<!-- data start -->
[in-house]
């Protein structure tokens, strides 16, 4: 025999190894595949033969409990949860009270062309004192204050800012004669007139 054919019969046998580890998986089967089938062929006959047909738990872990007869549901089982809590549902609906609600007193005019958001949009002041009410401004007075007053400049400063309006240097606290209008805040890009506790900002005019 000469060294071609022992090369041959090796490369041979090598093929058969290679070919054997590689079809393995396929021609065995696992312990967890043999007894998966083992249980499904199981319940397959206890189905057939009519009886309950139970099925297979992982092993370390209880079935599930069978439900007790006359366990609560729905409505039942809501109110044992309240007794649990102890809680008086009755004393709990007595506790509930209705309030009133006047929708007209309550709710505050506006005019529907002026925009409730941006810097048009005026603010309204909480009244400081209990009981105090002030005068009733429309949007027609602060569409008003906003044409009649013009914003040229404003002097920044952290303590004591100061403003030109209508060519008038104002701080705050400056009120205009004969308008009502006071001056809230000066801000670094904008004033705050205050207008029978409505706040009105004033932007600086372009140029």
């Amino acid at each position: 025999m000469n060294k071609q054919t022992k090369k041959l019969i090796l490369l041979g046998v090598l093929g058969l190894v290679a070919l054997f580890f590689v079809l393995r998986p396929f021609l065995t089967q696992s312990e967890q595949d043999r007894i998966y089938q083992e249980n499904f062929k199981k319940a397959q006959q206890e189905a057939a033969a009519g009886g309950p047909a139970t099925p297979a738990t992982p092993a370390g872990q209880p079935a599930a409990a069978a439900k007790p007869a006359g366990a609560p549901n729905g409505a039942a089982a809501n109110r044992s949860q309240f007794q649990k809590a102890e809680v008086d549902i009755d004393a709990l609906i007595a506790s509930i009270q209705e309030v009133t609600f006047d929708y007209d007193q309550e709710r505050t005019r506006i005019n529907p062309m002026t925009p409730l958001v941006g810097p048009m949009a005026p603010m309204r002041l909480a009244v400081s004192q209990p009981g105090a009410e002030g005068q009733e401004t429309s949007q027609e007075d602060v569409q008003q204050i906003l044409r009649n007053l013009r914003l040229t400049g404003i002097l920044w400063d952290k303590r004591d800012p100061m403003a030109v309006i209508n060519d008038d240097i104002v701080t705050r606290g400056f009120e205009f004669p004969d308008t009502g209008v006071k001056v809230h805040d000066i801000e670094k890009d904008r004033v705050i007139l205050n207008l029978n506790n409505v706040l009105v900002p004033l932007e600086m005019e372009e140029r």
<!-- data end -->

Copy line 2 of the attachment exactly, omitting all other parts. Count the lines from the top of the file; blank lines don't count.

């Protein structure tokens, strides 16, 4: 025999190894595949033969409990949860009270062309004192204050800012004669007139 054919019969046998580890998986089967089938062929006959047909738990872990007869549901089982809590549902609906609600007193005019958001949009002041009410401004007075007053400049400063309006240097606290209008805040890009506790900002005019 000469060294071609022992090369041959090796490369041979090598093929058969290679070919054997590689079809393995396929021609065995696992312990967890043999007894998966083992249980499904199981319940397959206890189905057939009519009886309950139970099925297979992982092993370390209880079935599930069978439900007790006359366990609560729905409505039942809501109110044992309240007794649990102890809680008086009755004393709990007595506790509930209705309030009133006047929708007209309550709710505050506006005019529907002026925009409730941006810097048009005026603010309204909480009244400081209990009981105090002030005068009733429309949007027609602060569409008003906003044409009649013009914003040229404003002097920044952290303590004591100061403003030109209508060519008038104002701080705050400056009120205009004969308008009502006071001056809230000066801000670094904008004033705050205050207008029978409505706040009105004033932007600086372009140029």